I love a good Maharashtrian breakfast and Dadar is the best place in the city to get it. A few years ago, an acquaintance and I went searching for the famous Aaswad. It was unimaginably crowded, and after a 15 minute wait, we managed to get a table. “Be quick,” the waiter’s eyes seemed to signify. Poha, sabudana upma, missal pav and kothimbir vadi – this restaurant spins magic with everything on the menu. And you get to look at local art while you eat.

Go, meet a friend you haven’t seen in a while. Treat them to waffles and fresh juice. And enjoy the way their face breaks into a smile.

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Delhi in 48 hours

Cover the lion’s share of New Delhi’s architectural marvels, garden paradises and culinary secrets over an exciting weekend.

If you find yourself in India’s regal capital city for just 48 hours, fret not. While you may not be able to explore every single landmark of Delhi, you can get more than just a taste of its atmospheric Mughal-era monuments and stately government headquarters.

Day 1

Parliament, Ministries & President’s House

Rashtrapati Bhavan

The Sansad Marg area, bordering the Southern Ridge Forest is a beautiful quiet neighbourhood full of manicured gardens and palatial political abodes manned by tight security. Citizens are free to stroll across the area and gawk at the magnificent Rashtrapati Bhavan, which serves as the President’s house, the Parliament of India and the Defence and Home Ministries, fronted by lovely fountains that serve as a great backdrop for photos. Yes, you can pose for pictures as long as you don’t cross the barricades. One thing to note is that vehicles cannot be parked in this area so it’s better to park elsewhere and come to Sansad Marg on foot, or keep driving around for a good view.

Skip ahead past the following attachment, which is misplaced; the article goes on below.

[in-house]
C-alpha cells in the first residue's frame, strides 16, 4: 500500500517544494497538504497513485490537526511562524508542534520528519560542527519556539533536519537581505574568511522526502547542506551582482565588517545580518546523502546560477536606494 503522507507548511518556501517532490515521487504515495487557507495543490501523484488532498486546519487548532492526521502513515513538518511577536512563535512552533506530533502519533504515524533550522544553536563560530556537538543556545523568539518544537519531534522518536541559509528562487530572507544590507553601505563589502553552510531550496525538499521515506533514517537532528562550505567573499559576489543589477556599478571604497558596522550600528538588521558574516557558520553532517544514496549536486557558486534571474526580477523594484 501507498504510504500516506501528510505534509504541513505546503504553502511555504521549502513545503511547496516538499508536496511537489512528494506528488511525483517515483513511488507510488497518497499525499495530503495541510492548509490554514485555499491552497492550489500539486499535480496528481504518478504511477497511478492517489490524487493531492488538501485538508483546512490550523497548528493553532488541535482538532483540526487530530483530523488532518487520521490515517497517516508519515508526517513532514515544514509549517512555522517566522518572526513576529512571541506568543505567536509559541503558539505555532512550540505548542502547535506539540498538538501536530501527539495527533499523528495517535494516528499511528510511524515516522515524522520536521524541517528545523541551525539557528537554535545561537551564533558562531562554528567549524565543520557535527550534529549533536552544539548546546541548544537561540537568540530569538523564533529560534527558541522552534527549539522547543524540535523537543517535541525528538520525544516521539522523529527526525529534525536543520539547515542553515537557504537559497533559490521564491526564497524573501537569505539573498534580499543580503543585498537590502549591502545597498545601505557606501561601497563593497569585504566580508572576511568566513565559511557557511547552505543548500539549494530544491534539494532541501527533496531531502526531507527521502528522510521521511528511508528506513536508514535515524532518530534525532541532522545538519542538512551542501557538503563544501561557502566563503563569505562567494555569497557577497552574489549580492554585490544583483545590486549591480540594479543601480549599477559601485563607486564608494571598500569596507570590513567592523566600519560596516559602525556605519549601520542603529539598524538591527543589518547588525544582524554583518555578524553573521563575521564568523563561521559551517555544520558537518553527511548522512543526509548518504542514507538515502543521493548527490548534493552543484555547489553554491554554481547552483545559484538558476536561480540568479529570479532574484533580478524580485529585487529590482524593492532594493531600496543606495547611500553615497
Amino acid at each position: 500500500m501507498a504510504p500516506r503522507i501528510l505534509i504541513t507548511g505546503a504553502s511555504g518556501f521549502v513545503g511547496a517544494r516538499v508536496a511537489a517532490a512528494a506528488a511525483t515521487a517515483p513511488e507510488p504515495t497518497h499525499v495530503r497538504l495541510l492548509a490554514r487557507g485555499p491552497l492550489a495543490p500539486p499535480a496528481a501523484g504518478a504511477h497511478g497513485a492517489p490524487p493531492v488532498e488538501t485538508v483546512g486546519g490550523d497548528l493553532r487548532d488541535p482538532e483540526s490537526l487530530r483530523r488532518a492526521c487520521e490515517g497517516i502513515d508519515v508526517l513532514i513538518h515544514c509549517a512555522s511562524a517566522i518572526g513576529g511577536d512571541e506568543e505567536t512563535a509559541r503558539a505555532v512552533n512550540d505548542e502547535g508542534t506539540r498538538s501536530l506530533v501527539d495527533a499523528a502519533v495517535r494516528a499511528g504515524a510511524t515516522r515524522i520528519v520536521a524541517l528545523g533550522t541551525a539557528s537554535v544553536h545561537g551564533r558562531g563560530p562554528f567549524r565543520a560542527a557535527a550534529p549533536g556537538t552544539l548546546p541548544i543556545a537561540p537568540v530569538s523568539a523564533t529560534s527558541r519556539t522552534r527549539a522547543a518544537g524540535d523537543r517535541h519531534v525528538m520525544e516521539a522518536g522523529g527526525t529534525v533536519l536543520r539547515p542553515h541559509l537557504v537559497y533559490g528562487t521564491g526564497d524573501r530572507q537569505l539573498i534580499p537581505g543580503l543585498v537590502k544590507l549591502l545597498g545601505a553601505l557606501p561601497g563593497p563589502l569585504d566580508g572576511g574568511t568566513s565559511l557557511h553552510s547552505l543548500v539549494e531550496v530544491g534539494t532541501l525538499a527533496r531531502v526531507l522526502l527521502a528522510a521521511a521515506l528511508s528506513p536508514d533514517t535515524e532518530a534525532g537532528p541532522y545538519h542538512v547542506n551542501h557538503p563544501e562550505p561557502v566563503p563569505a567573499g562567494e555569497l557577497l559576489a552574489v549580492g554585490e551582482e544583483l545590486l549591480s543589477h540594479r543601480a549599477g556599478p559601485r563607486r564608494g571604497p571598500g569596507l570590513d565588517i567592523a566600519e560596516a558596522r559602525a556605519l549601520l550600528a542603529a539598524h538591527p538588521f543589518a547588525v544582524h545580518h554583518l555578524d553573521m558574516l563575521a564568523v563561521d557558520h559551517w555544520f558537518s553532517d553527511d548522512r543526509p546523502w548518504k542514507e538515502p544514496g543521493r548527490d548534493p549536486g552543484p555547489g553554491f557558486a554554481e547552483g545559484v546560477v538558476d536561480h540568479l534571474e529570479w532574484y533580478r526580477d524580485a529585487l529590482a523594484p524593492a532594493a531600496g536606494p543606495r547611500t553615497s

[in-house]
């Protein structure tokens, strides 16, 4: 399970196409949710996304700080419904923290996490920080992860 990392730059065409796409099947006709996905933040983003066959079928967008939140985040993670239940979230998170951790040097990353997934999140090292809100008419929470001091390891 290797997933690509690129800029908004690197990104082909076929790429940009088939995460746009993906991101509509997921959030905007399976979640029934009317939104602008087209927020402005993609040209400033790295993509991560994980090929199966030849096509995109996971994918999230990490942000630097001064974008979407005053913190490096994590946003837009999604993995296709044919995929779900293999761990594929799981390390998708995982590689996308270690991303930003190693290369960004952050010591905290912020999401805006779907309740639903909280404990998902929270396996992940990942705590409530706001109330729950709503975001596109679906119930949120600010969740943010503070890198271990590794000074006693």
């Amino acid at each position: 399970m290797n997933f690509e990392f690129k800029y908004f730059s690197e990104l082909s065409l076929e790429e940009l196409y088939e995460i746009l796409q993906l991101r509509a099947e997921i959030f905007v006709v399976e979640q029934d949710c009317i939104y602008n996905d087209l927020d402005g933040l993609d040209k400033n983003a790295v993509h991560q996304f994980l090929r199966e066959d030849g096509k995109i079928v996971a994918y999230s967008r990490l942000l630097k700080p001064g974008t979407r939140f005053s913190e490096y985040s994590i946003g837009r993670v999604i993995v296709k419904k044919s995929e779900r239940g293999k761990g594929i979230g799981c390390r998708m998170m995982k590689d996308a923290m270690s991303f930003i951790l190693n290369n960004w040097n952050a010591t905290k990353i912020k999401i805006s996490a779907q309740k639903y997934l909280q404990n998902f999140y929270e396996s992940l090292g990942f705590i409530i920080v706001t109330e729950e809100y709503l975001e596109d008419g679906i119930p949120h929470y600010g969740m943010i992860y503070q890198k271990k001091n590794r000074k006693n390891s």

India Gate

India Gate

As you drive along Rajpath Marg, you’ll see the famous arch of India Gate slowly coming into view, until you’re at its very doorstep. The war memorial pays homage to the 82000 soldiers of the Indian Army who died between 1914 and 1921 during the First World War. Their names are inscribed on one side of the arch. Around the main arch, you’ll also find clusters of bright flowers, gardens, a fountain and minaret. Beneath India Gate is the Amar Jawan Jyoti, or the Flame of the Immortal Soldier, which has served as India’s Tomb of the Unknown Soldier since 1971.

Humayun’s Tomb

Humayun's Tomb

This is one of the most beautiful monuments in Delhi and deserves a detailed exploration. The stunning main structure may remind you of the Taj Mahal but here, the marble is interspersed with red stone and the turrets have azure tips. The tomb is housed inside this structure and there are various chambers and doorways that demand examination. Remember to look up, for the domed ceiling is surrounded by intricate latticed windows. There are many other tombs housed inside lovely structures in the Humayun’s Tomb garden complex. The octagonal Isa Khan Tomb enclosure predates Humayun’s Tomb by 20 years and is incredibly detailed as well.

Agrasen ki Baoli

Agrasen ki Baoli

This historical stepwell on Hailey Road has 108 steps and is made of red sandstone. Possibly named after the wealthy Agrawal community, the protected monument offers a stunning view from above. If you’re the adventurous kind, you may undertake the journey to its far-off depths, where bat nests and the dank smell typical of underground places await you. You can circle the stepwell at every level, admiring the inner arches.

Red Fort

Red Fort

End your first day in Delhi with a visit to the iconic Red Fort and perhaps a sound and light show at dusk. The fort complex is vast (over 250 acres) with over a dozen important structures that are often far apart, so be prepared for a lot of walking. You’ll often see eagles circling over the tall red sandstone towers, while happy tourists walk beneath the curved arches. Not all the structures inside the complex are red; some are pure white with grey patches due to age. On the pillars, you’ll often see Islamic style floral motifs. Don’t miss the Freedom-Struggle Museum, which lets you walk back in time to India’s fight for independence.